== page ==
The ankle is made up of 4 distinct bones, the tibia, fibula, talus and calcaneus. The interaction between these bones allows for movement of the joint in certain directions. In turn, the ankle is made up of 3 separate joints:
- Talocrural Joint: This is a hinge joint formed by the distal ends of the fibula and tibula that enclose the upper surface of the talus. It allows for both dorsiflexion (decreasing the angle between the foot and the shin) and plantarflexion (increasing the angle).
- Inferior Tibiofibular Joint: This is a strong joint between the lower surfaces of the tibia and fibula. This is supported by the inferior tibiofibular ligament.
- Subtalar Joint: This joint comprises the articulating surfaces of the talus and the calcaneus. It provides shock absorption and the movements of inversion and eversion (inward and outward ankle movements respectively) occur here.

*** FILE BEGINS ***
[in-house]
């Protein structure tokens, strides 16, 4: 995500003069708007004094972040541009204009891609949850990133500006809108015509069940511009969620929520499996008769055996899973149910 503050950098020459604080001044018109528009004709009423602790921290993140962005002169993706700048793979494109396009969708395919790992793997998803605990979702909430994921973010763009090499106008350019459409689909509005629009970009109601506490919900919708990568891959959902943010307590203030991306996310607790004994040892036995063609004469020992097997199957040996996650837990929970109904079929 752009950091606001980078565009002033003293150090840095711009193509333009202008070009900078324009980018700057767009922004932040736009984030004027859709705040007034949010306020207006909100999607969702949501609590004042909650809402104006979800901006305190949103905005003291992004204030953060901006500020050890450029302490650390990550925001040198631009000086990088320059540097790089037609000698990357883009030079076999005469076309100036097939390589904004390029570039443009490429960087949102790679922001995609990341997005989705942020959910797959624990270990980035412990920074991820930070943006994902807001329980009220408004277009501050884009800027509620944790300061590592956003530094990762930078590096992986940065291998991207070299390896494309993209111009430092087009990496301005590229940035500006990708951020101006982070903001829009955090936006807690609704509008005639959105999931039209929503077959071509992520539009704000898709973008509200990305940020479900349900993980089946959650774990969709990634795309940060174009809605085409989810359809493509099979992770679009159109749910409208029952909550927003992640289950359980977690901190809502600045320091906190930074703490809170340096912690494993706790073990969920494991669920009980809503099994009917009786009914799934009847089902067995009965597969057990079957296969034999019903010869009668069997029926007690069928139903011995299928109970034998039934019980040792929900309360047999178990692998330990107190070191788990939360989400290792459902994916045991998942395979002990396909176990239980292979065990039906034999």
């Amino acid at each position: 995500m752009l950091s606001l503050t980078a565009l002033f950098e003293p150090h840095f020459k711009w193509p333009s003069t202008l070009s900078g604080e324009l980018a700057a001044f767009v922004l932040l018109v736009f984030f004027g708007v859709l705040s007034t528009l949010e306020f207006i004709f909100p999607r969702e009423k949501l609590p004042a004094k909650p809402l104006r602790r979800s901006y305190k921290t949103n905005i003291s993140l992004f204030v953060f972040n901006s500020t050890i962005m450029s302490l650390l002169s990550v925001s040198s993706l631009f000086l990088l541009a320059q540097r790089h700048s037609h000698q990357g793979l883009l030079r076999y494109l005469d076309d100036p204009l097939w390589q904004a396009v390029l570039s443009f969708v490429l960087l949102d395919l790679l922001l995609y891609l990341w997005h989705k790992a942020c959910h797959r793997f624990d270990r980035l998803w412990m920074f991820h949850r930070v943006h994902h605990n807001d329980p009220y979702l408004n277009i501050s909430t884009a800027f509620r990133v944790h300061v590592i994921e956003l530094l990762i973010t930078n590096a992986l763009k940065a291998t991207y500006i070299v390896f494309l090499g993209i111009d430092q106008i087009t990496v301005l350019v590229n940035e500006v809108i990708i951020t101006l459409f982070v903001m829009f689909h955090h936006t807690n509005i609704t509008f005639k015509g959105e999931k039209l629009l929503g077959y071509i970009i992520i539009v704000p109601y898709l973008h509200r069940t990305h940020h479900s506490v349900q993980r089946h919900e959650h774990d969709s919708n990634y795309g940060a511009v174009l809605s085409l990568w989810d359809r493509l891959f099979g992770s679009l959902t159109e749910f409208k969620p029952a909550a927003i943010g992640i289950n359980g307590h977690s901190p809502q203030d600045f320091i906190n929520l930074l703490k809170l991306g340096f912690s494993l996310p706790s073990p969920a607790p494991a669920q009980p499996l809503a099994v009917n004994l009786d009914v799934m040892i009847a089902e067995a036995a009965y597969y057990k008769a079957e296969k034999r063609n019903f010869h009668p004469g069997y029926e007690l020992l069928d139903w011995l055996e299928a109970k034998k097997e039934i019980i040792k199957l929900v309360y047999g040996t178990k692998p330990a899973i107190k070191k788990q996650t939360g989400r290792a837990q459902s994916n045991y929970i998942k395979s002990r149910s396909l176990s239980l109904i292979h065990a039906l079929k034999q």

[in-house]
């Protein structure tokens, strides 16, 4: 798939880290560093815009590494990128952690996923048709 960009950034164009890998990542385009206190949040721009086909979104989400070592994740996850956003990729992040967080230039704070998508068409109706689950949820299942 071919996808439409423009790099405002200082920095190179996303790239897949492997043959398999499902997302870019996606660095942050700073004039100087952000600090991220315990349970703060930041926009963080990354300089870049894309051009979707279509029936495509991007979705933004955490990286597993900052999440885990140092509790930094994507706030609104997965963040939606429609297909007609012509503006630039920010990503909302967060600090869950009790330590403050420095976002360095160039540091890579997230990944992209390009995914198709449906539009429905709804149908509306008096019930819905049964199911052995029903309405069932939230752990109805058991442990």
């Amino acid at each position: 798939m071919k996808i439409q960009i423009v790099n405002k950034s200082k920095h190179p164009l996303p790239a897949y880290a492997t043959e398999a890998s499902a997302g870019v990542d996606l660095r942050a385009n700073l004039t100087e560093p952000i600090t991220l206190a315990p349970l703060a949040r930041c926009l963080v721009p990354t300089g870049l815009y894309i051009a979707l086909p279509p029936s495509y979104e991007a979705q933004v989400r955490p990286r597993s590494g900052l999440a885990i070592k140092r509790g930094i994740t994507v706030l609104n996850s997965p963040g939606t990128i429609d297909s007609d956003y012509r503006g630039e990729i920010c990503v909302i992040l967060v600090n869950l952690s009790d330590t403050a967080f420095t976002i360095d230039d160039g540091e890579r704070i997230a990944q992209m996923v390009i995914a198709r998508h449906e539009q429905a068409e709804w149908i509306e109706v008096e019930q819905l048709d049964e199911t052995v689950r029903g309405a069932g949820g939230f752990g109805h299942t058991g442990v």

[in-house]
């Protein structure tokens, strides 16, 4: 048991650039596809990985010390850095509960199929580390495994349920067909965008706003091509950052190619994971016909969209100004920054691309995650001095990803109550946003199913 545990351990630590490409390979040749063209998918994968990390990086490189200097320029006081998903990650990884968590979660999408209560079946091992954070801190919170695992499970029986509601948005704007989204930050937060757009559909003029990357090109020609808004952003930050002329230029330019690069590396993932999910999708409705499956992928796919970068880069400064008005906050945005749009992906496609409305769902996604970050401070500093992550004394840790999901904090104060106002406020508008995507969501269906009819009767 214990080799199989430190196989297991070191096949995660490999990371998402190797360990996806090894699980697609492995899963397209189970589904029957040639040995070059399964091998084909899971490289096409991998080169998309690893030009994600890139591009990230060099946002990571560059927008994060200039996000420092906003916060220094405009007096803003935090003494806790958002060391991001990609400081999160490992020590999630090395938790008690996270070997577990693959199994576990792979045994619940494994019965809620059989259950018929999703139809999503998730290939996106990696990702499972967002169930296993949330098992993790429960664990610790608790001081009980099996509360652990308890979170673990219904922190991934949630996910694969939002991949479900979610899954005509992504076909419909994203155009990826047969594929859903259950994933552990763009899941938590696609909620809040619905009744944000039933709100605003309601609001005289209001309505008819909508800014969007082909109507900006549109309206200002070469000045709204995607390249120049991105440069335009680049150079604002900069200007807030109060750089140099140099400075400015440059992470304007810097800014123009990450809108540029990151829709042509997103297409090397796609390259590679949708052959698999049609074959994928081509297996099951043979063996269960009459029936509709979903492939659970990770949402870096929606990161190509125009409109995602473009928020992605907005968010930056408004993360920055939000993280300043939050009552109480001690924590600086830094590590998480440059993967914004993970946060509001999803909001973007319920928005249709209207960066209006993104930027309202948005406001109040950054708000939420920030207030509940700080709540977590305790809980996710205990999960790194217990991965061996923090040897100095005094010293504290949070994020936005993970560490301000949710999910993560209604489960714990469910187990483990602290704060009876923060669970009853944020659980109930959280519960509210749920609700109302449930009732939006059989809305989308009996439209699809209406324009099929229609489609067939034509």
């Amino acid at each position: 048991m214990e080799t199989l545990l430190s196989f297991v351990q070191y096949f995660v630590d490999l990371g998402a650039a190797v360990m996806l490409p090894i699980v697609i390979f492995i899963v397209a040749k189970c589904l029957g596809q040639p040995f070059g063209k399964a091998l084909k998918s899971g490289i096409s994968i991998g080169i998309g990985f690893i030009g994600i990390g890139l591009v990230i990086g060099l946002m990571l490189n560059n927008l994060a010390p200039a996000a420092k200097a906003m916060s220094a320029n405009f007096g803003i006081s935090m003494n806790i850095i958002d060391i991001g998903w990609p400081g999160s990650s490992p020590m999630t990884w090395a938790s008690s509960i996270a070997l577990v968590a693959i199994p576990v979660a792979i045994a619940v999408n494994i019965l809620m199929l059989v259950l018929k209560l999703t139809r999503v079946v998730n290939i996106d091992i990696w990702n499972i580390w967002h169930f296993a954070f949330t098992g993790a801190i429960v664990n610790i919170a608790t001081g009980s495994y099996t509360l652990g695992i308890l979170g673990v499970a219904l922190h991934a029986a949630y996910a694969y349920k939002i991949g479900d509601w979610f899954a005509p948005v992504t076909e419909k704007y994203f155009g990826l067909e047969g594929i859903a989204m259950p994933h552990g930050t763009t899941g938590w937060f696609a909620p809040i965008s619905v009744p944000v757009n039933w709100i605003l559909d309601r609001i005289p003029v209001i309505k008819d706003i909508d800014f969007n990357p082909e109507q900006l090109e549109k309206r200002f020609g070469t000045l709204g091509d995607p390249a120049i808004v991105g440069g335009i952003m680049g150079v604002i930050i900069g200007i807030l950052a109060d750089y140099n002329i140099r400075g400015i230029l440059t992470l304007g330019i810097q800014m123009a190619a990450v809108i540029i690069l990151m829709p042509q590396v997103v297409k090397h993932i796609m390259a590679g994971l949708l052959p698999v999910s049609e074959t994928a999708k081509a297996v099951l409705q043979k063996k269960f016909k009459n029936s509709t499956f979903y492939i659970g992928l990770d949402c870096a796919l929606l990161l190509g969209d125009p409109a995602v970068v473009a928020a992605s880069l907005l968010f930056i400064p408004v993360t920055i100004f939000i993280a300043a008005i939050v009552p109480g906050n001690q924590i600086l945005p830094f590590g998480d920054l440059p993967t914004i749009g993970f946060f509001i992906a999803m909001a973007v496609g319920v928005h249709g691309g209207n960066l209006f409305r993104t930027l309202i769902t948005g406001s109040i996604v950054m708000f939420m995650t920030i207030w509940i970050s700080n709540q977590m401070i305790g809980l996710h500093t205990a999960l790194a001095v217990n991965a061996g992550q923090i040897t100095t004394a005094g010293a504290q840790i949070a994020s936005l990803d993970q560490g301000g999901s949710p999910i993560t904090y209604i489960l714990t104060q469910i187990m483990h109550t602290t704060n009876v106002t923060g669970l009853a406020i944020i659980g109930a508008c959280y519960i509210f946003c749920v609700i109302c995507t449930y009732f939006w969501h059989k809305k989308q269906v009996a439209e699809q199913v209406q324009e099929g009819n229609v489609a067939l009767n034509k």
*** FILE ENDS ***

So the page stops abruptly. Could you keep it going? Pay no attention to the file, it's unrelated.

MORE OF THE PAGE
The ligaments of the ankle joint are comprised mainly of the collateral ligaments, both medial (inner) and lateral (outer). These are extremely important in the stability of the ankle itself.
Lateral Collateral Ligament
The lateral collateral ligament prevents excessive inversion. It is considerably weaker than the larger medial ligament and thus sprains to the lateral ligament are much more common. It is made up of 3 individual bands:
Anterior talofibular ligament (AFTL): passes from the fibula to the front of the talus bone.
Calcaneofibular ligament (CFL)- connects the calcaneus and the fibula
Posterior talofibular Ligament (PTFL)- passes from the back of the fibula to the rear surface of the calcaneus.
Medial Collateral Ligament
The medial ligament (also known as the deltoid ligament) is considerably thicker than the lateral ligament and spreads out in a fan shape to cover the distal (bottom) end of the tibia and the inner surfaces of the talus, navicular, and calcaneus.